Disappointing (non-)response by Arthur Melzer to my and other people’s criticisms

Perspectives on Political Science16 of us wrote reviews of Arthur Melzer’s important book about esoteric writing, Philosophy Between the Lines, in the June and October issues of Perspectives on Political Science. Melzer has now written a 10,000-word response. Unfortunately, he did not engage with most of the reviews. His wording is curious:

In the space allotted me for rejoinder, it would clearly not be possible to reply to each of the essays individually, and it would be unbearably tedious if it were. Most of the essays, at any rate, stand in no particular need of reply.

I’m not sure about any of those three claims!

For what it’s worth, my review made the following points:

  • Melzer misinterprets, or interprets partially, some evidence about esotericism, e.g. in Machiavelli and Rousseau;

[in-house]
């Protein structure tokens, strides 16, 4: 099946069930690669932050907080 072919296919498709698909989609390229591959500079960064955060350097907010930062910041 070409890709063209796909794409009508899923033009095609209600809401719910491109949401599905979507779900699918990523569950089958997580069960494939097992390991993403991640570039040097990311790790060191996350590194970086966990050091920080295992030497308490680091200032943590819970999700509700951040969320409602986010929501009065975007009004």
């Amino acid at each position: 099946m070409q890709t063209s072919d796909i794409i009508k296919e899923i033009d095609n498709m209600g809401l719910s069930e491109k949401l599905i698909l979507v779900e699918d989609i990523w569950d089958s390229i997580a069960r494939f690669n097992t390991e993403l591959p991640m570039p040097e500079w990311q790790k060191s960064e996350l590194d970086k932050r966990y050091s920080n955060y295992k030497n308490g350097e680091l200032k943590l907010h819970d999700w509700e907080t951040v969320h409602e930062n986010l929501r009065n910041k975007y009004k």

• Melzer is not clear about whether contextualist/Cambridge-School interpretations are esoteric;
  • Melzer works with a straw man when he discusses “strictly literal” readings, as opposed to esoteric ones;
  • Melzer does not respond to the most important critiques of Strauss’s methodology.

 

 

 

CSI Cambridge: history of political thought as detective-work

UPDATE: This article has now been published, in History of European Ideas 41:8 (2015), pp. 1178-94.

My paper ‘History of Political Thought as Detective-Work’ has now been accepted by History of European Ideas. The paper uses a detective analogy (following Collingwood and others) to give practical principles for textual interpreters on how to draw plausible inferences from incomplete, ambiguous evidence about what authors meant and why they wrote what they wrote.